Magazines 2.0

One possible future for magazines is to make them more like the Web — in particular, like social media and other Web 2.0 sites.

For example, according to an article in Circulation Management (6/08, p. 12), Erik Torkells, editor of Budget Travel magazine, published a June issue in which nearly 100% of the content was generated by the publication’s readers.

The magazine received approximately 2,800 pitches from readers resulting in 324 contributors to the issue.

“In the future, love it or hate it, an editor’s role will be to lead a conversation, not deliver a monologue.”

Is quality a problem when peers rather than professional writers provide the content?

Yes, says Torkells, who said the June issue required an “extraordinary amount” of editing, without which it “would have been a mess.”

“Editing non-professional writers is never easy,” he notes.


274 thoughts on “Magazines 2.0

  • I think they’re on to something. Who, better than our peers, our actual peers understands what we want to read, what really appeals to us. There will be no more hit or miss, because content generated by a publication’s readers will be what the customers really want to read. The thing to do would be to publish those topics for which you have received numerous contributions – sort of looking for a standard theme. You will never go wrong about the topics you include or the direction they take because your readers selected them. It’s what they want to see in your publication. It is what they think about. This could increase readership, and the inevitable diversity of ideas engendered outside of the parameters of the editor’s scope could only enhance the magazine, increase awareness and intellectual stimulation beyond what could be created by its own writers, folks who are limited to what the powers-that-be say they can write about. This all makes the “extraordinary amount” of editing that will be required worth it. So, you have to clean it up a bit, but if it improves readership and makes for a more interesting read, then why not?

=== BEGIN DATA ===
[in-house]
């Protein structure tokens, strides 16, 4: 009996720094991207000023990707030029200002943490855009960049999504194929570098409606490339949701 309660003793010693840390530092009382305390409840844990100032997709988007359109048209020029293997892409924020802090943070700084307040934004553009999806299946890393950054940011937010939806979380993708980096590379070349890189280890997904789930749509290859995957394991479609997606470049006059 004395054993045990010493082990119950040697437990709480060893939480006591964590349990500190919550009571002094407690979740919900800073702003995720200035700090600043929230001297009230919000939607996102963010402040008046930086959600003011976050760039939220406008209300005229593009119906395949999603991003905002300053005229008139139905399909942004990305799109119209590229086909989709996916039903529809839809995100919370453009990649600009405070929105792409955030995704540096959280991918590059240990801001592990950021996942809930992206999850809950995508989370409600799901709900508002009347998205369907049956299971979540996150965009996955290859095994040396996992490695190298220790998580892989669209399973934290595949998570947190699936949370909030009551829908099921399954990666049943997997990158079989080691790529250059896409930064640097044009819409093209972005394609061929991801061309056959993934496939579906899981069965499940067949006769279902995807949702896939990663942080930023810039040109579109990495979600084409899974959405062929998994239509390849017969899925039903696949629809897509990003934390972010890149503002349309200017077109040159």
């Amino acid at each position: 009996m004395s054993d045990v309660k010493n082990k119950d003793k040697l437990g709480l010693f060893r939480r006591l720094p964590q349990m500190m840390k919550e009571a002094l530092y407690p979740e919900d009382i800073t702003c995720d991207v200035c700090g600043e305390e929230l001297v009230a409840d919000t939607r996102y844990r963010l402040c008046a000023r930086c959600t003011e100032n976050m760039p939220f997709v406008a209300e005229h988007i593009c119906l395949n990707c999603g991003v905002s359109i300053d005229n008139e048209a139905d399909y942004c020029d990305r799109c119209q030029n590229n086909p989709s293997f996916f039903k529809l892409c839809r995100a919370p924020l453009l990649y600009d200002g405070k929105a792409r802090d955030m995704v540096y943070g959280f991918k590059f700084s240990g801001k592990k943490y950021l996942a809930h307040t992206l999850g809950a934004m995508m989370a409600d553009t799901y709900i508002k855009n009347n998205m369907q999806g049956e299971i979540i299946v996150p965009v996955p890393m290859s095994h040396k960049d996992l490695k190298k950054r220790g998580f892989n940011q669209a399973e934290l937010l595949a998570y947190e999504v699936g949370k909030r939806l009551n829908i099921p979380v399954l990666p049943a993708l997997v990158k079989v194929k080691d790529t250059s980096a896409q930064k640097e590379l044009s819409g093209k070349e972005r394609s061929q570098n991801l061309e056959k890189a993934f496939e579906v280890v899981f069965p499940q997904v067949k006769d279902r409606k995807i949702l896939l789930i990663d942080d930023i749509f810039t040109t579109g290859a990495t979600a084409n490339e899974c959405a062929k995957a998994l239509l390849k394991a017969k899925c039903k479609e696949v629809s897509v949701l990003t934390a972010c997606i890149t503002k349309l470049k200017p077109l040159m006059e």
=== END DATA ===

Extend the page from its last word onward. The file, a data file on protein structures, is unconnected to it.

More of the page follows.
• Stacey: I agree that publishers should solicit ideas for articles from readers, because publishing those articles ensure that you give them what they want. But Budget Travel’s June issue went one step beyond that, with the articles actually WRITTEN by the readers. If you’ve ever watched who buys magazines at newstands and supermarket checkout lines, I’m not sure you’d be eager to “hire” them as your staff writers.

  • A great time Saturday night. We surprised my parents and they were thriled when they got there..Thanks! I had been informed by the photo booth person that photographs would be online. Where are they?

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